Nguyen Van Thanh, director general of the Vietnam Chemical Agency, speaks about some of the strengths and weaknesses in the 2007 Law on Chemicals.
Nguyen Van Thanh, director general of the Vietnam Chemical Agency
What is your assessment of the implementation of the Law on Chemicals?
The Law on Chemicals has been in force for 12 years. The chemical industry in our country from 1990-2010 notched an average development rate of 12 per cent, but that fell to 10 per cent from 2010-2020.
The chemical industry and its supply chain has contributed about 11.2 per cent of the value of national industrial output and provided jobs to 10 per cent of the labour force.
Compared with other ASEAN members, Vietnamese laws are comprehensive and progressive, particularly the Law on Chemicals passed by the National Assembly in 2007.
It has been 12 years since the Law on Chemicals came into force. In your opinion, should Vietnam revise the law and adapt it to the new situation?
Twelve years have passed since the Law on Chemicals came into force and quite a lot has changed in that time in terms of perceptions of chemicals and chemical by-products. This is the first challenge that many enterprises face.
The second challenge is that the law does not fully cover how the Vietnamese chemical industry should develop along the lines of being more friendly to the environment and more sustainable.
The third challenge is cumbersome chemical management - a stumbling block for enterprises involved in importing and exporting chemical agents.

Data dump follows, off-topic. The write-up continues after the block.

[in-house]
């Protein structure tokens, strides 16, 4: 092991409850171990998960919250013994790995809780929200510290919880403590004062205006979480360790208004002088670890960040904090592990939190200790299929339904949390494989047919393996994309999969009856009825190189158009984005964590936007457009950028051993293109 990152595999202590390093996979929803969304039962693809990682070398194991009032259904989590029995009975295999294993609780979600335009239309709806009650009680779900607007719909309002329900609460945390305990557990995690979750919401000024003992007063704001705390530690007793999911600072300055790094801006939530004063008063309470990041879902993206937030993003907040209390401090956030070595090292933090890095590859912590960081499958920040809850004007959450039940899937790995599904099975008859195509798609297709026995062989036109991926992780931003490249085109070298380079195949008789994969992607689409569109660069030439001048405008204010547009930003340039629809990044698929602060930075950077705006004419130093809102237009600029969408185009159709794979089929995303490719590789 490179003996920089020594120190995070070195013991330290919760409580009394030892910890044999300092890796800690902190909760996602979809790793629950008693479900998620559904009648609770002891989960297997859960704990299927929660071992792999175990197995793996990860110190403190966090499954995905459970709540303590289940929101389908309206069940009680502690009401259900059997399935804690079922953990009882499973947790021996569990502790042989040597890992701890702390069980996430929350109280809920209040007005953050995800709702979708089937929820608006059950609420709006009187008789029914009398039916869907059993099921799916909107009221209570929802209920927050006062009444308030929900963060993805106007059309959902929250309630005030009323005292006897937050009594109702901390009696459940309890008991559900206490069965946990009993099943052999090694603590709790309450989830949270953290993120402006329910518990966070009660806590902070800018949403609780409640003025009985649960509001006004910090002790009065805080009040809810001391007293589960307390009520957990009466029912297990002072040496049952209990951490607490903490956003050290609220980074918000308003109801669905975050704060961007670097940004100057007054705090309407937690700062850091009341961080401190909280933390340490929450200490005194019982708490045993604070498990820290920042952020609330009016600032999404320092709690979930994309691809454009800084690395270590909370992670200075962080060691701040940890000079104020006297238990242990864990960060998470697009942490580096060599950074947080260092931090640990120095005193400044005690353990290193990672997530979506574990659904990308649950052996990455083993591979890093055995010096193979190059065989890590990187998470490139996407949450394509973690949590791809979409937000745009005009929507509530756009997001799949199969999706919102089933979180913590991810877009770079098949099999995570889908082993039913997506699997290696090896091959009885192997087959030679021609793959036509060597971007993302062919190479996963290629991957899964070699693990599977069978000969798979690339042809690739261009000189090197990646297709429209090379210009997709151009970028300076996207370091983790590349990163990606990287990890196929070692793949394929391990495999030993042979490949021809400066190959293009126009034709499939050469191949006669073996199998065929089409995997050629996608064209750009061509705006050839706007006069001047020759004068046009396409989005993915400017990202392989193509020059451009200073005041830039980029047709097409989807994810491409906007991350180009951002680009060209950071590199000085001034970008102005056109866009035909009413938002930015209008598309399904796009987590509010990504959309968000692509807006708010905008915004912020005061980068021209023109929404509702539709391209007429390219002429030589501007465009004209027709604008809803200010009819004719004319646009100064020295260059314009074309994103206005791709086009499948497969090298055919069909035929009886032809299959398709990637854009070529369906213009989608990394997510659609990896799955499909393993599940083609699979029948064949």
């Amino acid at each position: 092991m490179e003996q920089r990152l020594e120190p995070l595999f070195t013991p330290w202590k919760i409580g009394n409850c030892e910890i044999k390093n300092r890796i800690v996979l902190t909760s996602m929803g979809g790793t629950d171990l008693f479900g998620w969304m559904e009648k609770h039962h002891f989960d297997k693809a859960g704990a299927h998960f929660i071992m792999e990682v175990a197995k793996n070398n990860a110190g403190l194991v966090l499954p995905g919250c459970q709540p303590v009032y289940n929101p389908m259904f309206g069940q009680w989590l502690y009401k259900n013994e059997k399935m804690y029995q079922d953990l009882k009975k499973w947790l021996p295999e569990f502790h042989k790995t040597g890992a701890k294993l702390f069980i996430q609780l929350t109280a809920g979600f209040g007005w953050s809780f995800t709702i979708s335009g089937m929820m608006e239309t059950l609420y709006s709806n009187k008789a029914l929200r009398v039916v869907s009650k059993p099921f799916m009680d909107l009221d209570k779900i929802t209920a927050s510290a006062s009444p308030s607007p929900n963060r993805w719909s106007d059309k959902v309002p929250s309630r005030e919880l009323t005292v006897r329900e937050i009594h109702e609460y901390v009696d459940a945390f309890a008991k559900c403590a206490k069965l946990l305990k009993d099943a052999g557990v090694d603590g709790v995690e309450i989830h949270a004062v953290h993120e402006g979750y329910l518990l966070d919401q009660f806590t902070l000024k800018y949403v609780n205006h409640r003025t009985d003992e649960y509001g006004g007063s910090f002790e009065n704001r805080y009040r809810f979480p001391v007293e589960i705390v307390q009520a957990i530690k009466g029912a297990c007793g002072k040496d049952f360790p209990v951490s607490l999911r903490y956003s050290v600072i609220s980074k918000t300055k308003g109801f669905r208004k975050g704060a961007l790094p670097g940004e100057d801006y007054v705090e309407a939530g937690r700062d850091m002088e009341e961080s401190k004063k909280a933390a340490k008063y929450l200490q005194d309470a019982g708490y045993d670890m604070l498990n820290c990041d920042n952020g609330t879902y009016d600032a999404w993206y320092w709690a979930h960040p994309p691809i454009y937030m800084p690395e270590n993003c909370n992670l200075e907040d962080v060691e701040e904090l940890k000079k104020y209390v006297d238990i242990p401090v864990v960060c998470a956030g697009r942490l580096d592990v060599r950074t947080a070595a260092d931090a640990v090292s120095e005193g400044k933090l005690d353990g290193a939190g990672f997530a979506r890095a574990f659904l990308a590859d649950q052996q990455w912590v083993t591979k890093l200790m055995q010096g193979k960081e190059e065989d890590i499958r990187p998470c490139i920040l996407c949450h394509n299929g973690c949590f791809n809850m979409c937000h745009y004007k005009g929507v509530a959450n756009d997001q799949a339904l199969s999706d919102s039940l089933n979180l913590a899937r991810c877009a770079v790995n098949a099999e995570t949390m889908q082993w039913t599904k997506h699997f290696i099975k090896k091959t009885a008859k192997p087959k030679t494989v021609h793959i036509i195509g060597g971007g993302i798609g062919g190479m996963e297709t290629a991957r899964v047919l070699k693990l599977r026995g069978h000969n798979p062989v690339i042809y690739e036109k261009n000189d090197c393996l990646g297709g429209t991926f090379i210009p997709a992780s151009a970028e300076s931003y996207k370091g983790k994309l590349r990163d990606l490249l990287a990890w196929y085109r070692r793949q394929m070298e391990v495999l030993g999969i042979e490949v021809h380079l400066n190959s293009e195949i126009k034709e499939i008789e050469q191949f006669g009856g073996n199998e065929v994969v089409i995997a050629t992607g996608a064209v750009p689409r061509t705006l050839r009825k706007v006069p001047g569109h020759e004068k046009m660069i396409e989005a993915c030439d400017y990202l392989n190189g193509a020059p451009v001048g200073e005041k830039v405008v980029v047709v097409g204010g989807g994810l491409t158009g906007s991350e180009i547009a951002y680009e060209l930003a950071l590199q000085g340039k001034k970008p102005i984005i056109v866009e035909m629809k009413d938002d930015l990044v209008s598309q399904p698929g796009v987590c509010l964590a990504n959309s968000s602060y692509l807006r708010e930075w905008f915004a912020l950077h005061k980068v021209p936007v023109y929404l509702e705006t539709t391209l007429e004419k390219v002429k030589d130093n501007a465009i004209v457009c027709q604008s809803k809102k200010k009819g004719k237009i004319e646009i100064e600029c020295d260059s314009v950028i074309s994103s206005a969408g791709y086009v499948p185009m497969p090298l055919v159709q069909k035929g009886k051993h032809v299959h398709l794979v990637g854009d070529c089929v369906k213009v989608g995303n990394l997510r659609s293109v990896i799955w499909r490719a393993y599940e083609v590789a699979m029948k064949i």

The last one is poor technical infrastructure, particularly legal documents, including Government decrees and circulars covering chemical technical management or usage.
Can you share with us some key changes in the up coming revised Law on Chemicals?
Chemicals are an agent used in almost every industrial sector. As a signatory to many bilateral and multi-lateral free trade deals, Vietnam has a golden opportunity to attract both foreign and domestic investors to the chemical industry, particularly in the current context of investment movement.
It is time for Vietnam to take this opportunity and revise the current Law on Chemicals to make it match market demand both at home and abroad. We hope, with good management and in line with international laws and practices, the chemical industry will become a major industry in the course of national economic development. VNS
Textile and garment enterprises consume a large amount of chemicals for their production activities.
A ceremony to announce the establishment of the National Action Centre for Toxic Chemicals and Environmental Treatment (NACCET) was held yesterday in Hanoi.